Combining Tree-Crop Farming: Mimicking Farmers’ Mixed Cropping and Land Fallowing Practices in Developing Sustainable Farmland Management System

Z.J.U. Malley, W.N. Mmari, M.K. Mzimbiri

Abstract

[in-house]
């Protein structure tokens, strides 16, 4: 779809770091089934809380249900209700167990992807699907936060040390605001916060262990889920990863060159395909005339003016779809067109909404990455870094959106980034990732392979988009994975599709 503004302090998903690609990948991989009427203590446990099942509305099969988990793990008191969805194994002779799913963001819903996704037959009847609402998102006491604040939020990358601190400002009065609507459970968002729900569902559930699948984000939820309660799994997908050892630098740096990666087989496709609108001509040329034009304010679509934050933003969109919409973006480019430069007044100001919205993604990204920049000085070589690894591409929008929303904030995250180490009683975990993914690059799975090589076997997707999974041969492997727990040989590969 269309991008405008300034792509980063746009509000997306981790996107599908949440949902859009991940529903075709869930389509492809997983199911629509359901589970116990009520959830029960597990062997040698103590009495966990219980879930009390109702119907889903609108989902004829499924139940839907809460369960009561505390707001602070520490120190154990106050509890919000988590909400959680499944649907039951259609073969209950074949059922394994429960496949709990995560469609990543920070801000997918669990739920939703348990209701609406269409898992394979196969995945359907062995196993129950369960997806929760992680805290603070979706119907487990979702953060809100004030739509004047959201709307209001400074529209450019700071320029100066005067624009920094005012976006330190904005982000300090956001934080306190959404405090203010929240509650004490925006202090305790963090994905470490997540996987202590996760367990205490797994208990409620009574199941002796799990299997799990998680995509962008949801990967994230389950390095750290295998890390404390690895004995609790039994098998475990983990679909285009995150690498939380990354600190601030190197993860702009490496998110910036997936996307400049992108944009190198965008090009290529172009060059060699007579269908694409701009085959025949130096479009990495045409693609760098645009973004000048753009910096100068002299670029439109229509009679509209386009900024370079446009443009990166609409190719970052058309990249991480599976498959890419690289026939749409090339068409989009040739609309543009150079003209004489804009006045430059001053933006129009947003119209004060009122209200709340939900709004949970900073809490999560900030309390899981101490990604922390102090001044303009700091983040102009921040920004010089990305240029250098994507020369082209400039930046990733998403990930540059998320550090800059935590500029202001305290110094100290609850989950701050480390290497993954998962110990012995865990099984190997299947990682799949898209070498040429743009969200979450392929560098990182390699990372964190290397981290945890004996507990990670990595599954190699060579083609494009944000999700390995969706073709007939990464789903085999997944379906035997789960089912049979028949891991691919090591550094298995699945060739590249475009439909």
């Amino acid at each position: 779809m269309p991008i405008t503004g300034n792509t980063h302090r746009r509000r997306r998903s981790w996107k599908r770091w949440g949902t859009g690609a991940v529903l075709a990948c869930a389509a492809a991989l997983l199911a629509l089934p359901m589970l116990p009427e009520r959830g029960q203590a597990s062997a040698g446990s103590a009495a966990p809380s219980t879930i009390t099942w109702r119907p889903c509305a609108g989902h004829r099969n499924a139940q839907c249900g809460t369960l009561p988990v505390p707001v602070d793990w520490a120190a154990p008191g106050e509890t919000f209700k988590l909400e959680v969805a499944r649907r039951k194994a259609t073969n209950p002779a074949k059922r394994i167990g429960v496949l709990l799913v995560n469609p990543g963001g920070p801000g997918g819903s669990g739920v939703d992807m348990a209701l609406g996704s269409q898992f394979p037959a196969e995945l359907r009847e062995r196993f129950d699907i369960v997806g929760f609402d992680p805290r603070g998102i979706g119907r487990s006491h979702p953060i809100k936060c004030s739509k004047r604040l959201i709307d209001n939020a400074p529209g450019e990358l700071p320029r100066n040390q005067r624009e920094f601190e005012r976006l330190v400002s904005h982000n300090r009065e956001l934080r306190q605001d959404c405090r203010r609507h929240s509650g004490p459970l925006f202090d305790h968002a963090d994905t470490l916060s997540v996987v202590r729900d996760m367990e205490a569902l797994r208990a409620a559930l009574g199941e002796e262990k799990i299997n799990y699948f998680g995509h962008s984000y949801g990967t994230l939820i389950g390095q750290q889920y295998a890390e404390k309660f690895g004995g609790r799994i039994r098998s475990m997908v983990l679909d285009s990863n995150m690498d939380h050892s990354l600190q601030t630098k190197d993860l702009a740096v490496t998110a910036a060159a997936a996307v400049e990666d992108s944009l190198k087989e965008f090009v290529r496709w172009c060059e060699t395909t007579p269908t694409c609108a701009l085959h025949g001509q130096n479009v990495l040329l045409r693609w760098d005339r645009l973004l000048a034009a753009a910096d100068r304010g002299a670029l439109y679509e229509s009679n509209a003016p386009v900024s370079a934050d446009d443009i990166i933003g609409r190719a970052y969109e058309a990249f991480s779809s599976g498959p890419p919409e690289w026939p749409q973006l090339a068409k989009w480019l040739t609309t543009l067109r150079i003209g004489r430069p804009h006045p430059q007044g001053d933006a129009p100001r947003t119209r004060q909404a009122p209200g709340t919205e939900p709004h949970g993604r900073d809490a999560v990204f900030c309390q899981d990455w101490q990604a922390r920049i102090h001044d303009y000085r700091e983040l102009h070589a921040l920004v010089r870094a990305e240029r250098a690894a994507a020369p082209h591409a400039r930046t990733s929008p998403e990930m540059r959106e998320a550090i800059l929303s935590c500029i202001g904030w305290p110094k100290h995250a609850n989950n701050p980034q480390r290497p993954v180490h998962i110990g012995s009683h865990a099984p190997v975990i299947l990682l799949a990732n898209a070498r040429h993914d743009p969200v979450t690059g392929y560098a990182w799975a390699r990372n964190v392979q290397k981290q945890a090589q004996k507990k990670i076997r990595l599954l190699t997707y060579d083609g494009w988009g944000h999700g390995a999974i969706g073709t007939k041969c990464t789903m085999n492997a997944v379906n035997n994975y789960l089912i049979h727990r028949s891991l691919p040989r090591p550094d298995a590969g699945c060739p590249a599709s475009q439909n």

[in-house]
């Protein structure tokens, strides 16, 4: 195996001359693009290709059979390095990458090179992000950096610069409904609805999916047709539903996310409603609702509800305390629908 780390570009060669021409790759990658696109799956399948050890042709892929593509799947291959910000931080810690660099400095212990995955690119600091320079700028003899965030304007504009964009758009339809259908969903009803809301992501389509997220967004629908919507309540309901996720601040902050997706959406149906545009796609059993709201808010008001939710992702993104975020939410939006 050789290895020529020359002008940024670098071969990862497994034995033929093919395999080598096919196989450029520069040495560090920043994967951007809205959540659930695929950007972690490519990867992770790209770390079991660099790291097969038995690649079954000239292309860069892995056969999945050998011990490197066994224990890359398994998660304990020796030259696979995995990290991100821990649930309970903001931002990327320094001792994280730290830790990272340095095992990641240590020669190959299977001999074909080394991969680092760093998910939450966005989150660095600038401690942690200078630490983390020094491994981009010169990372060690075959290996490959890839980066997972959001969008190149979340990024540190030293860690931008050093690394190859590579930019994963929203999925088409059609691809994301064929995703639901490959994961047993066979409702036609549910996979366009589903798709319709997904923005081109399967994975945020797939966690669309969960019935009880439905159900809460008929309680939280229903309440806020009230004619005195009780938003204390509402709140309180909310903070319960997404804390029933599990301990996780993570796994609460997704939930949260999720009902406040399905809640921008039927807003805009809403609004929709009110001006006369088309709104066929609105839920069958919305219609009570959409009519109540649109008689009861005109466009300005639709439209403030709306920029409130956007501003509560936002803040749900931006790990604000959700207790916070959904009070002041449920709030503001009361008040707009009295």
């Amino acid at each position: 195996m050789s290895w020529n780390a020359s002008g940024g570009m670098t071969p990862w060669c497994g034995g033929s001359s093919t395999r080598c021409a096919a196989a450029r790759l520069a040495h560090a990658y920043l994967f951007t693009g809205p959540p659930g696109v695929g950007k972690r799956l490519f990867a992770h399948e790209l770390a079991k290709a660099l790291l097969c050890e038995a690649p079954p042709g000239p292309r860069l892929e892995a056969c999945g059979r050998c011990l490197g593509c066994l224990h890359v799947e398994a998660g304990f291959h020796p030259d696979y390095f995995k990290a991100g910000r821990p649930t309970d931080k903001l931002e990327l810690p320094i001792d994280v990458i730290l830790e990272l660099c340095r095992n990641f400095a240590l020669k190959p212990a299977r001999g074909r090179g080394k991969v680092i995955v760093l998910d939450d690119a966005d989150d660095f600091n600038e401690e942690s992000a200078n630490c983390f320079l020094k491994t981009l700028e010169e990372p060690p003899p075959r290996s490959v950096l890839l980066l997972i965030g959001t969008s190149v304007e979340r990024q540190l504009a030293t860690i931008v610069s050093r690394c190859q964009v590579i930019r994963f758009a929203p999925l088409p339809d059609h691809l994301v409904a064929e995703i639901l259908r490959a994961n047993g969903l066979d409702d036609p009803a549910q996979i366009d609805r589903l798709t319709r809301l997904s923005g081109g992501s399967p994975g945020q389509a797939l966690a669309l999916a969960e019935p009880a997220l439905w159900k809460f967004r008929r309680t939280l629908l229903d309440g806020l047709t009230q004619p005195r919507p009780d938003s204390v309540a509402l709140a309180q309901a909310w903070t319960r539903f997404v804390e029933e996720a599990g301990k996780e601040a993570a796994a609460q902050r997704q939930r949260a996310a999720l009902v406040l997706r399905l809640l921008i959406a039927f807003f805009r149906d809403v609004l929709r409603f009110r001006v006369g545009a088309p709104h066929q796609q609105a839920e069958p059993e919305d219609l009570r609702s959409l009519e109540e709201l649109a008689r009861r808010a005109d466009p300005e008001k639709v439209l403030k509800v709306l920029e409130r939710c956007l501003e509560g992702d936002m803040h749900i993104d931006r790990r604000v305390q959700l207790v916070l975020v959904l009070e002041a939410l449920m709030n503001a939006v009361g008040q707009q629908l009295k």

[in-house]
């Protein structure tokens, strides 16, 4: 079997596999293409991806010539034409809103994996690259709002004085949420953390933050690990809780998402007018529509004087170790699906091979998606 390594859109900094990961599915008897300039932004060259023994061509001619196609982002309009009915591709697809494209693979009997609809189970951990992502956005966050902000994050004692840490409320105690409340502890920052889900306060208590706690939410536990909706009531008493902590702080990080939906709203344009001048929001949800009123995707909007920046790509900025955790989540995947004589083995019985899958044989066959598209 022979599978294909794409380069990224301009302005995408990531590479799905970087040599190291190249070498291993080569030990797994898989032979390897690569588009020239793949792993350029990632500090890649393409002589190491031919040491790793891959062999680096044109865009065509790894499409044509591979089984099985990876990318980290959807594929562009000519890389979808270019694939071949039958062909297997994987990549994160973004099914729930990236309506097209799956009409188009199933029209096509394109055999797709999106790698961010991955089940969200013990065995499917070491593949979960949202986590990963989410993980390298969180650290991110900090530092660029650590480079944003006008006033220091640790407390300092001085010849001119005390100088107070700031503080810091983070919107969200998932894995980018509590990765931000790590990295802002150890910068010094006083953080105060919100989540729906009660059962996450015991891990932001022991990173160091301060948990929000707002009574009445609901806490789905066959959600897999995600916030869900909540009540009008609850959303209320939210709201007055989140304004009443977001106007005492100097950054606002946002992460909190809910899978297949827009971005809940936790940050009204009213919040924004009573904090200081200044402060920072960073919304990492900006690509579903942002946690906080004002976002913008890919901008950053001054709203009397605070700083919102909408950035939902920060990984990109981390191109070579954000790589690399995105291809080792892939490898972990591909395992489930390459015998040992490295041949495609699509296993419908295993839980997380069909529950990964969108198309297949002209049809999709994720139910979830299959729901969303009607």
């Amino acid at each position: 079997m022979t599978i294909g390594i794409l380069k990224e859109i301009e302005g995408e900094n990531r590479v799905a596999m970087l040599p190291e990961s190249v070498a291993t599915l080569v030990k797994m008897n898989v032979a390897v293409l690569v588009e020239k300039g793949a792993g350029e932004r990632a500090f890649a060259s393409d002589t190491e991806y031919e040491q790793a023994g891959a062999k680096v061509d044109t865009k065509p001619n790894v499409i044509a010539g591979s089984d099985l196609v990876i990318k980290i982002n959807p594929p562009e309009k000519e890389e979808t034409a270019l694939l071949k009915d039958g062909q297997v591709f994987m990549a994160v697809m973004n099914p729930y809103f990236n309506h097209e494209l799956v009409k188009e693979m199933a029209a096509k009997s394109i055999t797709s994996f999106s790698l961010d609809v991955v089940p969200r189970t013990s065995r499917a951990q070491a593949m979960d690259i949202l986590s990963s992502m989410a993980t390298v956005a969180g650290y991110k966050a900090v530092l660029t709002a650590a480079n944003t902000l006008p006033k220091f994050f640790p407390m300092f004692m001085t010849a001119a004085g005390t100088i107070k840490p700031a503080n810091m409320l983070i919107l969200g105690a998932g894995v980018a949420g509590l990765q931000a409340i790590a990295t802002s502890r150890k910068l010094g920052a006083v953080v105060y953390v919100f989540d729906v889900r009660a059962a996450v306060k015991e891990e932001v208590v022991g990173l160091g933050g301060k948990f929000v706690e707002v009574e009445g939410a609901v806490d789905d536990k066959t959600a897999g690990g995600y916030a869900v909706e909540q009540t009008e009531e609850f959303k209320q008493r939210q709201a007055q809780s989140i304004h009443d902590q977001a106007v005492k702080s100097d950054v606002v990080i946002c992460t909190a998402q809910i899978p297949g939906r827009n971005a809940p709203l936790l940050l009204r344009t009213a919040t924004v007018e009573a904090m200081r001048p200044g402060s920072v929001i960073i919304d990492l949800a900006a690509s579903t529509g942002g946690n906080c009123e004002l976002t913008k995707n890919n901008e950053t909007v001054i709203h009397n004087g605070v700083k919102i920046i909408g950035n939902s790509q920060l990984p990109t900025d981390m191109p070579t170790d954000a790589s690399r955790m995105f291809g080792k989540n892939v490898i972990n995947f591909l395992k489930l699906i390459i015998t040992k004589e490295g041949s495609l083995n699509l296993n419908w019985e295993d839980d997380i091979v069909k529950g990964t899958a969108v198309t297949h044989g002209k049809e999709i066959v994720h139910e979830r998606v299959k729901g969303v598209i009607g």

Growing population and climate changes exerts pressure on land productivity and forest resources. Emerging unsustainable practices such as shortened period of traditional smallholders’ natural fallows, exploitative cultivation and extension of farms through opening new farmlands and harvesting of natural forests for fuel wood are threats to productivity and environment. This necessitates development of sustainable production and environmental management solutions. Tree and shrubs were grown for two seasons in association with maize to mimic traditional farmers’ mixed cropping and land fallowing in south western Tanzania, which significantly increased soil fertility with concomitant doubling of maize yield and reducing households’ drudgery through increasing accessibility to firewood. Trees, Acacia mearnsii and Calliandra calothyrsus provided on average 20t/ha and 10t/ha of fuel wood biomass sufficient for over 590 and 330 days requirement of a rural household, respectively. These trees were liked by households as fuel wood for their heating strength, smokiness, charcoal and smelling on burning. The results mean that scaling up and out in the local landscapes of trees-crops culture would substantially increase farmland productivity, while eliminating harvesting pressure on natural forests. Trees and shrubs wood biomass and crop residues are promising economic resources in development of small electric power plants in rural areas.

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